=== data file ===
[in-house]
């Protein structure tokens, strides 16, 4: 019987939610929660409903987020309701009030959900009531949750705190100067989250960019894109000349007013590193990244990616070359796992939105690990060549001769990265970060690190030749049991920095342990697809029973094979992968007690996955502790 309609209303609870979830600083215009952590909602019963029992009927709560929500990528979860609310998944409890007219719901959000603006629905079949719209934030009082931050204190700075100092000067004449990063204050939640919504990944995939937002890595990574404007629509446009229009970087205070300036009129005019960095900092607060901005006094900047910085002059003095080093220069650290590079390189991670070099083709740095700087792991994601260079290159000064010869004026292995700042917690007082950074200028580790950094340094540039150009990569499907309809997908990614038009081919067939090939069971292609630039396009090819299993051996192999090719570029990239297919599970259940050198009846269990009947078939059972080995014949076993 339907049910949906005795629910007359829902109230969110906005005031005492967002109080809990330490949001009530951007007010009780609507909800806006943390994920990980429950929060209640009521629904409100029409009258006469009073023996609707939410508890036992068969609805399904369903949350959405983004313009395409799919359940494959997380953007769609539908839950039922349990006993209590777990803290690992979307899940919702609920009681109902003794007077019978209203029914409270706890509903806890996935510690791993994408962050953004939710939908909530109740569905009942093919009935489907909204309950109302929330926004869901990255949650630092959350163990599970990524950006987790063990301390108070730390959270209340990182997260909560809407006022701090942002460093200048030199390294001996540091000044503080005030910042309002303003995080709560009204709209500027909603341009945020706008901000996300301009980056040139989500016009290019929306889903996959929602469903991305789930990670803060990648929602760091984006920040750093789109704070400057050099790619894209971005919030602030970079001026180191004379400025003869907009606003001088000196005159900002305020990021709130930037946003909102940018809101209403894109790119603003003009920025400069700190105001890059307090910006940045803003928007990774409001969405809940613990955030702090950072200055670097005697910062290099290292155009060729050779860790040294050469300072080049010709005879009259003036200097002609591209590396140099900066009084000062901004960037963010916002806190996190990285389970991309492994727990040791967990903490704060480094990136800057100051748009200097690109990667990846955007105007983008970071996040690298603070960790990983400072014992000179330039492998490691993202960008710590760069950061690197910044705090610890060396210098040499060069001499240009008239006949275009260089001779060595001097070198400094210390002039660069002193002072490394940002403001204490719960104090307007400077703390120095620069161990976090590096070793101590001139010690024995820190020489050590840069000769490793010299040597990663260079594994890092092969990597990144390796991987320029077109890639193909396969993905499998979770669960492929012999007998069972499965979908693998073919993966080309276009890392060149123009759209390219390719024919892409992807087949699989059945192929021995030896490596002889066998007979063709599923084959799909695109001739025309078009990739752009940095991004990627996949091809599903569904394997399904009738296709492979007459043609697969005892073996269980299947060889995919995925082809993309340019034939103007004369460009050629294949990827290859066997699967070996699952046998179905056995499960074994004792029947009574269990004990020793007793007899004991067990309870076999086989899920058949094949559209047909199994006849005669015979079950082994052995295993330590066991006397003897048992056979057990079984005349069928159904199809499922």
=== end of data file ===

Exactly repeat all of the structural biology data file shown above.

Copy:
[in-house]
């Protein structure tokens, strides 16, 4: 019987939610929660409903987020309701009030959900009531949750705190100067989250960019894109000349007013590193990244990616070359796992939105690990060549001769990265970060690190030749049991920095342990697809029973094979992968007690996955502790 309609209303609870979830600083215009952590909602019963029992009927709560929500990528979860609310998944409890007219719901959000603006629905079949719209934030009082931050204190700075100092000067004449990063204050939640919504990944995939937002890595990574404007629509446009229009970087205070300036009129005019960095900092607060901005006094900047910085002059003095080093220069650290590079390189991670070099083709740095700087792991994601260079290159000064010869004026292995700042917690007082950074200028580790950094340094540039150009990569499907309809997908990614038009081919067939090939069971292609630039396009090819299993051996192999090719570029990239297919599970259940050198009846269990009947078939059972080995014949076993 339907049910949906005795629910007359829902109230969110906005005031005492967002109080809990330490949001009530951007007010009780609507909800806006943390994920990980429950929060209640009521629904409100029409009258006469009073023996609707939410508890036992068969609805399904369903949350959405983004313009395409799919359940494959997380953007769609539908839950039922349990006993209590777990803290690992979307899940919702609920009681109902003794007077019978209203029914409270706890509903806890996935510690791993994408962050953004939710939908909530109740569905009942093919009935489907909204309950109302929330926004869901990255949650630092959350163990599970990524950006987790063990301390108070730390959270209340990182997260909560809407006022701090942002460093200048030199390294001996540091000044503080005030910042309002303003995080709560009204709209500027909603341009945020706008901000996300301009980056040139989500016009290019929306889903996959929602469903991305789930990670803060990648929602760091984006920040750093789109704070400057050099790619894209971005919030602030970079001026180191004379400025003869907009606003001088000196005159900002305020990021709130930037946003909102940018809101209403894109790119603003003009920025400069700190105001890059307090910006940045803003928007990774409001969405809940613990955030702090950072200055670097005697910062290099290292155009060729050779860790040294050469300072080049010709005879009259003036200097002609591209590396140099900066009084000062901004960037963010916002806190996190990285389970991309492994727990040791967990903490704060480094990136800057100051748009200097690109990667990846955007105007983008970071996040690298603070960790990983400072014992000179330039492998490691993202960008710590760069950061690197910044705090610890060396210098040499060069001499240009008239006949275009260089001779060595001097070198400094210390002039660069002193002072490394940002403001204490719960104090307007400077703390120095620069161990976090590096070793101590001139010690024995820190020489050590840069000769490793010299040597990663260079594994890092092969990597990144390796991987320029077109890639193909396969993905499998979770669960492929012999007998069972499965979908693998073919993966080309276009890392060149123009759209390219390719024919892409992807087949699989059945192929021995030896490596002889066998007979063709599923084959799909695109001739025309078009990739752009940095991004990627996949091809599903569904394997399904009738296709492979007459043609697969005892073996269980299947060889995919995925082809993309340019034939103007004369460009050629294949990827290859066997699967070996699952046998179905056995499960074994004792029947009574269990004990020793007793007899004991067990309870076999086989899920058949094949559209047909199994006849005669015979079950082994052995295993330590066991006397003897048992056979057990079984005349069928159904199809499922």